- Do a project together: You can pick on tasks to do together around the house. This can include gardening or tending a kitchen garden, painting rooms, or rearranging your bedroom.
- Learn new things together: While in the confines of your home with your partner, nowadays, you can learn many things onlines. Enroll in online classes, learn arts, dancing, or how to practice yoga. The thrill of learning new things together will draw you even closer than before and you will connect at a deeper level.
- Understand your partner cannot give you everything: Reach out to people who will give you the additional support you require. Even during the crisis we are in, and despite the physical distance, we can stay connected with other people.
- Connect with a mental health professional if needed: If depression or anxiety is becoming overwhelming, or if your relationship is experiencing a high level of conflict or dissatisfaction, consider connecting with a therapist. There are many counselors offering online counseling at the moment.
- Stay in touch with friends and family: Being restricted from traveling to meet family and friends does not mean you can’t stay in touch with them. Use online platforms such as video calls as well as phone calls. Talking with other people and knowing how they are doing helps to worry less about them.
We are all living through difficult times, and relationships are experiencing significant challenges due to the current stressors and ever changing situations we have to adapt to. With the fear of the unknown, financial insecurity, the threat of death of loved ones due to sickness, couples are finding it hard to cope and connect. There is a need for couples to find ways of calming their worries and anxiety, collaborating with their partners, taking care of personal mental health, and being understanding. Following these guidelines does not guarantee a perfect relationship, but it will be a step forward into becoming a Power Couple through these challenging times!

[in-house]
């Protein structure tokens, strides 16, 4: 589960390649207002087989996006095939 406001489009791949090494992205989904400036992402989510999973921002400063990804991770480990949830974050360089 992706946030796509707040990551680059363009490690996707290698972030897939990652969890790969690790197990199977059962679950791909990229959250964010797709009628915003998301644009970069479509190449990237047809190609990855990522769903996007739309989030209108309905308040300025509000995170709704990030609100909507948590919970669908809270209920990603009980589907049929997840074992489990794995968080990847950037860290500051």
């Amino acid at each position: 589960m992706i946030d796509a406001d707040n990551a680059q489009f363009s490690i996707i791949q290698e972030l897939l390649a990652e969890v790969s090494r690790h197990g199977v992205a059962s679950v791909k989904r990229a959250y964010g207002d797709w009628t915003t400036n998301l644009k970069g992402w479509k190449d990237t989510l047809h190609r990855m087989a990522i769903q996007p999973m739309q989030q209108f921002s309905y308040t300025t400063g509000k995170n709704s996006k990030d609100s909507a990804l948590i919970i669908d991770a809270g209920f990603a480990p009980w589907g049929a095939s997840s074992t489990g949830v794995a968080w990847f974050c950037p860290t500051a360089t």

Your therapy friend,
If you would like to check out the health of your relationship, click the link below to get feedback and tips on how to enhance your connection
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SOFIA M. ROBIROSA
Sofia Robirosa is the owner of Infinite Therapeutic Services and is a Relationships & Parenting Expert. She offers individual, couples, and family counseling to individuals seeking to enhance their relationships. Her private practice is located in Plantation, FL. She attended Nova Southeastern University for both her Bachelor and Master Degrees in Marriage and Family Therapy and in Business Administration. She is a Licensed Marriage and Family Therapist, and a Leader in Active Parenting for children and teens, an evidenced based program. She is also a Certified Addictions Professional (CAP). She is a passionately committed therapist, who thoroughly takes pride and joy from her job. She enjoys working with a culturally diverse population and is bilingual in Spanish and English. She is a member of the American Association for Marriage and Family Therapy and an active volunteer of the Broward Association for Marriage and Family Therapy. She loves her family, which consists of her husband, daughter, and two dogs. Some of her interests outside of work include spending time outdoors, traveling, and dining.